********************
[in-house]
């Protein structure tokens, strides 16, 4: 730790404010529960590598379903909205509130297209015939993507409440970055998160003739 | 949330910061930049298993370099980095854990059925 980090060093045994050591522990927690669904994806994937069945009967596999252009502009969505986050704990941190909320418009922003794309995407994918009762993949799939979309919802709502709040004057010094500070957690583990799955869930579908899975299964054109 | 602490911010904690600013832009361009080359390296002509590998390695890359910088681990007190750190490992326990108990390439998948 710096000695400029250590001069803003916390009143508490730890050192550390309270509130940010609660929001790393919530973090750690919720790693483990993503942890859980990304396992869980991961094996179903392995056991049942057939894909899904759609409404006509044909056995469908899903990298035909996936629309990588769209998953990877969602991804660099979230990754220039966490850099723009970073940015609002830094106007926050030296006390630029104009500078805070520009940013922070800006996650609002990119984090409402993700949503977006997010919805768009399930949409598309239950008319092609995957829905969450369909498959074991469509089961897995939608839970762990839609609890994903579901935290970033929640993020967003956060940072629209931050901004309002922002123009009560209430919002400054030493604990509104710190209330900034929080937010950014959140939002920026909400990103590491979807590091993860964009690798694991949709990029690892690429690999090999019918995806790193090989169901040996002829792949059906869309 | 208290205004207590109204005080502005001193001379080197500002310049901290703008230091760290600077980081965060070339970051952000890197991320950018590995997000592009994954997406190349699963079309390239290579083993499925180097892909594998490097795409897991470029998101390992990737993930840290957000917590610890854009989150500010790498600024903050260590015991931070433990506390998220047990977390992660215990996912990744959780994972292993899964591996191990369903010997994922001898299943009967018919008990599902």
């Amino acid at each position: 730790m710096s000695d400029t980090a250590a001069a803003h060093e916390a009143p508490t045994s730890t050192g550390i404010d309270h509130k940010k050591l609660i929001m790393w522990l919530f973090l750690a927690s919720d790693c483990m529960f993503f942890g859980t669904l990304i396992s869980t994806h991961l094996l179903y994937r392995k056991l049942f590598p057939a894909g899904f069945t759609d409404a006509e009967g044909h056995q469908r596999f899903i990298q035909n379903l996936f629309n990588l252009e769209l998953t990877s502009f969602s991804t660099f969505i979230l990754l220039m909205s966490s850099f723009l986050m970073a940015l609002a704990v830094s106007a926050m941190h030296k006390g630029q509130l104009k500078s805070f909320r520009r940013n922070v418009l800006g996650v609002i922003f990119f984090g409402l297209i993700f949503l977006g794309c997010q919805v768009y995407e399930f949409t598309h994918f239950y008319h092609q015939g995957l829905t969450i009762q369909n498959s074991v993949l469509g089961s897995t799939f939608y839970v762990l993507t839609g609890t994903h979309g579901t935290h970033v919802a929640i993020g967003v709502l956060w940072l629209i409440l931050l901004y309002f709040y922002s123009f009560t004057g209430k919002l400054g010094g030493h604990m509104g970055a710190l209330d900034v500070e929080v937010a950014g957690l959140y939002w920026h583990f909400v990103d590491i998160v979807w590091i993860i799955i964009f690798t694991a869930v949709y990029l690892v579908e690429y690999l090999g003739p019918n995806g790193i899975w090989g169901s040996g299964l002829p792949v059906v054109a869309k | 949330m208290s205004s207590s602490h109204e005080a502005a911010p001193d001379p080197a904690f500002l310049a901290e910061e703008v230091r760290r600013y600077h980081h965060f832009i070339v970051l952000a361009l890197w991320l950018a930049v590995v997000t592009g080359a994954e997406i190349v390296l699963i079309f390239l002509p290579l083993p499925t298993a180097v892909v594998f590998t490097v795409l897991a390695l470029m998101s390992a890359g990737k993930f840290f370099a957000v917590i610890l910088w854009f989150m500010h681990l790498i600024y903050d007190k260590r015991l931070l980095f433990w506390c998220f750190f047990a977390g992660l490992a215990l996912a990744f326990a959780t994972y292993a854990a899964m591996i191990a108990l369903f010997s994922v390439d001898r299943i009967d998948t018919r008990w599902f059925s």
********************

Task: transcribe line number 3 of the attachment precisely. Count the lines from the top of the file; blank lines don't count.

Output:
């Amino acid at each position: 730790m710096s000695d400029t980090a250590a001069a803003h060093e916390a009143p508490t045994s730890t050192g550390i404010d309270h509130k940010k050591l609660i929001m790393w522990l919530f973090l750690a927690s919720d790693c483990m529960f993503f942890g859980t669904l990304i396992s869980t994806h991961l094996l179903y994937r392995k056991l049942f590598p057939a894909g899904f069945t759609d409404a006509e009967g044909h056995q469908r596999f899903i990298q035909n379903l996936f629309n990588l252009e769209l998953t990877s502009f969602s991804t660099f969505i979230l990754l220039m909205s966490s850099f723009l986050m970073a940015l609002a704990v830094s106007a926050m941190h030296k006390g630029q509130l104009k500078s805070f909320r520009r940013n922070v418009l800006g996650v609002i922003f990119f984090g409402l297209i993700f949503l977006g794309c997010q919805v768009y995407e399930f949409t598309h994918f239950y008319h092609q015939g995957l829905t969450i009762q369909n498959s074991v993949l469509g089961s897995t799939f939608y839970v762990l993507t839609g609890t994903h979309g579901t935290h970033v919802a929640i993020g967003v709502l956060w940072l629209i409440l931050l901004y309002f709040y922002s123009f009560t004057g209430k919002l400054g010094g030493h604990m509104g970055a710190l209330d900034v500070e929080v937010a950014g957690l959140y939002w920026h583990f909400v990103d590491i998160v979807w590091i993860i799955i964009f690798t694991a869930v949709y990029l690892v579908e690429y690999l090999g003739p019918n995806g790193i899975w090989g169901s040996g299964l002829p792949v059906v054109a869309k | 949330m208290s205004s207590s602490h109204e005080a502005a911010p001193d001379p080197a904690f500002l310049a901290e910061e703008v230091r760290r600013y600077h980081h965060f832009i070339v970051l952000a361009l890197w991320l950018a930049v590995v997000t592009g080359a994954e997406i190349v390296l699963i079309f390239l002509p290579l083993p499925t298993a180097v892909v594998f590998t490097v795409l897991a390695l470029m998101s390992a890359g990737k993930f840290f370099a957000v917590i610890l910088w854009f989150m500010h681990l790498i600024y903050d007190k260590r015991l931070l980095f433990w506390c998220f750190f047990a977390g992660l490992a215990l996912a990744f326990a959780t994972y292993a854990a899964m591996i191990a108990l369903f010997s994922v390439d001898r299943i009967d998948t018919r008990w599902f059925s």